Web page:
Victor Vignon was a French Impressionist artist, born in 1847 into an artistic family. Vignon had an early introduction to art as his mother was a sculptor who worked under the name ‘Claude Vignon’.
In the 1870s he met the artist Camille Pissarro, who introduced him to his circle in Auvers-sur-Oise. Vignon also became friends with Vincent Van Gogh in 1880 when he settled in L’lsle-Adam. It was during this time that the renowned collector Dr. Paul Gachet became one of Vignon’s best customers, helping to skyrocket his reputation.
However, at the fifth, sixth and seventh Impressionist Exhibitions Vignon was publically criticized by Claude Monet for his departure away from impressionist, namely his sharp outlines, which Monet believed not to be truly impressionistic. The critics Roger Marx and Felix Feneon echoed this criticism in the 1890s, stating that Vignon’s work was closer resembled to Old Dutch Masters than the Impressionists. Consequently, due to this criticism Vignon’s work was rejected from several exhibitions, including the Salon.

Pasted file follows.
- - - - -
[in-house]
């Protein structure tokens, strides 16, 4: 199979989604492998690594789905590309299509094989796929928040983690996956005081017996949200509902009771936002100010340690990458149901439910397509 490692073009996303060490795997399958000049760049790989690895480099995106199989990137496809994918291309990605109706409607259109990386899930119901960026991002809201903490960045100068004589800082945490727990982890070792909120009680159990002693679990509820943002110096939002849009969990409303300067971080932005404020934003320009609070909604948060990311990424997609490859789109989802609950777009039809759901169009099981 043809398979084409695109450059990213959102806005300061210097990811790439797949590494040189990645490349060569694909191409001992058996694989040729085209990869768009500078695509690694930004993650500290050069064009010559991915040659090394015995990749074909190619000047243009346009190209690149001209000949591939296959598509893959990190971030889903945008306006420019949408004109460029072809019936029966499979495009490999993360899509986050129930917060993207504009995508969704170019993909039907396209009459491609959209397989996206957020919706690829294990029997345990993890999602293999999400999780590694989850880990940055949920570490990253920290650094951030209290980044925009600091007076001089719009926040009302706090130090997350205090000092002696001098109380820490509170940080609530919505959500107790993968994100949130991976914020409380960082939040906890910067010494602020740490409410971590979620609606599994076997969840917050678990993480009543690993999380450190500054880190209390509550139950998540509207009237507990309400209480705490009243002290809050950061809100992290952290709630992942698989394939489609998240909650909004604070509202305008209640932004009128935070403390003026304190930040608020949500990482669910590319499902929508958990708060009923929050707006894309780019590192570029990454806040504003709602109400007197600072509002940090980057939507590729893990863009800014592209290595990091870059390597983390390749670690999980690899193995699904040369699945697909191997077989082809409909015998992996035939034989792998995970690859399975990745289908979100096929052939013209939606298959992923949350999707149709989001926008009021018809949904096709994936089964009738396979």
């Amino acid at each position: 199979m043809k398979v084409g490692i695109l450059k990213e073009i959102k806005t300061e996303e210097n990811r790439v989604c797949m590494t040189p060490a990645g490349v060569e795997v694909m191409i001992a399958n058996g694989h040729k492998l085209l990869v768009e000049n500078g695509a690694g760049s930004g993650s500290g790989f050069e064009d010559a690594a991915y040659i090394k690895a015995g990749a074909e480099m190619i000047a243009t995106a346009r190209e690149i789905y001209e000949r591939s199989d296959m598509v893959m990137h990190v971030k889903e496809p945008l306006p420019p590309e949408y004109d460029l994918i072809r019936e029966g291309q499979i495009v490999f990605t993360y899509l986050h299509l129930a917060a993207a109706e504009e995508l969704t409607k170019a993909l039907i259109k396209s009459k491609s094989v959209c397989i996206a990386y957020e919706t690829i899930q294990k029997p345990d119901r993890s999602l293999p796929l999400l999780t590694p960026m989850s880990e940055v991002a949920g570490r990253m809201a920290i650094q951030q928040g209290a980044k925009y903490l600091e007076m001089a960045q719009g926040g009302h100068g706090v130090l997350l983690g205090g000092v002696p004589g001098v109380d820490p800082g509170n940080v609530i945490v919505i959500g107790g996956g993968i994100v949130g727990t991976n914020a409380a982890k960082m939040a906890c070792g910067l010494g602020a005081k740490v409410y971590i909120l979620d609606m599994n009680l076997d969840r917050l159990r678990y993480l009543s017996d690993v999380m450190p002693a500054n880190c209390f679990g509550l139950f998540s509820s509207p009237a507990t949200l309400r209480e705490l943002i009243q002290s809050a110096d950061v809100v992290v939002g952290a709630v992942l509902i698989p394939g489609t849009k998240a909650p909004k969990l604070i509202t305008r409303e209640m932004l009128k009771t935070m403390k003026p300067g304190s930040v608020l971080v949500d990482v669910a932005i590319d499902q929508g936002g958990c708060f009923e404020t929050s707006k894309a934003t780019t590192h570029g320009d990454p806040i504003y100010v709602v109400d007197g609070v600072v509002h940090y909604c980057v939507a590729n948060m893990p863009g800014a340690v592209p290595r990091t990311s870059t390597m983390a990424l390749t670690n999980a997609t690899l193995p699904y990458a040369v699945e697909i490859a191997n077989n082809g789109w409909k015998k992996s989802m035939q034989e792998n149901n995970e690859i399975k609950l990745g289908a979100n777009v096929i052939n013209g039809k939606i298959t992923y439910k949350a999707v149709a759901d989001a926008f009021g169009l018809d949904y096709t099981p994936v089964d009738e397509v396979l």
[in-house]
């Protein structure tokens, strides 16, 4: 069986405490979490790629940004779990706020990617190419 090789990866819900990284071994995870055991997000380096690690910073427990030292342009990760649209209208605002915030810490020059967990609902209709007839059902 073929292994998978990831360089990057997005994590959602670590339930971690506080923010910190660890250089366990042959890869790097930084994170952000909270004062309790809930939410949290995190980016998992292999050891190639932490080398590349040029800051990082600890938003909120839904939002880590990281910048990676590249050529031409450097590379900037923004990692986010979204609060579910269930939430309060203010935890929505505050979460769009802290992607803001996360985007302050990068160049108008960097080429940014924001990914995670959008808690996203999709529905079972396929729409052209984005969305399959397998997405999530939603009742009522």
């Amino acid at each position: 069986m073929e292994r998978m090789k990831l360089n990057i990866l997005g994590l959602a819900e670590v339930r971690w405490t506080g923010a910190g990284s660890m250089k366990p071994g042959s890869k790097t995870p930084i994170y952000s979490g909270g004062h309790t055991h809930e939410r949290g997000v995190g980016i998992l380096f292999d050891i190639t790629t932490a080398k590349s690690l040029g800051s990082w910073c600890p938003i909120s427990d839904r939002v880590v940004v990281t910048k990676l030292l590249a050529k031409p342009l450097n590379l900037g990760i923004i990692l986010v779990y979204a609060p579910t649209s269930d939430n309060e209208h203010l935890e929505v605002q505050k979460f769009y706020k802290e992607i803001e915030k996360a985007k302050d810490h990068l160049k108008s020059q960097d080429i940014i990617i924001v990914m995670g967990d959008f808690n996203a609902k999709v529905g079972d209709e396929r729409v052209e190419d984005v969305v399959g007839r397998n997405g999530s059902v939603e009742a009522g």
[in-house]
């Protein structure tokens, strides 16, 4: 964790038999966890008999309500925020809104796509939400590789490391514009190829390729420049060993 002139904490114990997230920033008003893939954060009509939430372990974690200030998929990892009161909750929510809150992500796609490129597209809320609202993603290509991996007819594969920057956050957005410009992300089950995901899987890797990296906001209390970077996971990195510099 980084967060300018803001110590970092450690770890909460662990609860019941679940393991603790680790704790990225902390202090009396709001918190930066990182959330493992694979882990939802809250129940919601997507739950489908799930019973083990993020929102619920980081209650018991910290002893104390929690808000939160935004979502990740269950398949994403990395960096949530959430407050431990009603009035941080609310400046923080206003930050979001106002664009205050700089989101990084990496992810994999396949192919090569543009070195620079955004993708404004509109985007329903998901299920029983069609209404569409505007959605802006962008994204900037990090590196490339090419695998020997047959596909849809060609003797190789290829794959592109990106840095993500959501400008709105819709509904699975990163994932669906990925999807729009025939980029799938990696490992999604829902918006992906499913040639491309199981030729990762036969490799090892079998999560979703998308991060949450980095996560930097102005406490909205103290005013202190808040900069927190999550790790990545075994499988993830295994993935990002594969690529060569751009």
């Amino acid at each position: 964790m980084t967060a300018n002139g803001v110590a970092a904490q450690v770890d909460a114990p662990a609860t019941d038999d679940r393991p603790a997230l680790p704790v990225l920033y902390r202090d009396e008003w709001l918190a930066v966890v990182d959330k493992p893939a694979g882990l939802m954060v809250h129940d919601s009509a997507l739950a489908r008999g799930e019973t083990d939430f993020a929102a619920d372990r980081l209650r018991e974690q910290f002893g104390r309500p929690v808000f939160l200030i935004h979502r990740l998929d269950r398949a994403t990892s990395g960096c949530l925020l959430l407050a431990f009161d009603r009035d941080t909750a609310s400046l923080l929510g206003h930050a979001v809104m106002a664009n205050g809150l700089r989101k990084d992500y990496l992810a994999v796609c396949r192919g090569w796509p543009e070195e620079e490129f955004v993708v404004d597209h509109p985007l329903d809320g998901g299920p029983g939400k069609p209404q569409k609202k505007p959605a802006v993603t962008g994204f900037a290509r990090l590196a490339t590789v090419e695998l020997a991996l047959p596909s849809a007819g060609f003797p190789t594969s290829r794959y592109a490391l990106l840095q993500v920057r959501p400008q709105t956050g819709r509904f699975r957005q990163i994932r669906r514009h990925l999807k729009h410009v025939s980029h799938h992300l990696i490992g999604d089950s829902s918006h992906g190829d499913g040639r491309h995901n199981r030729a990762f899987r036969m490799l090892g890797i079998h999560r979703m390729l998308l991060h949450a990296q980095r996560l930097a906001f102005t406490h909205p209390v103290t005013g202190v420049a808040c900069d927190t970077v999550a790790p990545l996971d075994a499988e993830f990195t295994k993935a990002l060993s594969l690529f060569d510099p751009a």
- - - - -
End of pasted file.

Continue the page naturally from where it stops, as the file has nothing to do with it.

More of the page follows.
However, Vignon was able to exhibit his work in the Éxposition Universelle in 1900 and three years later Pierre-Auguste Renoir and Paul Durand-Ruel organized a retrospective of his work. Following the death of Victor Vignon in 1909, Renoir and Julie Manet-Rouart organized another exhibition to celebrate his life’s work. Today his work is held in many important public and private collections worldwide.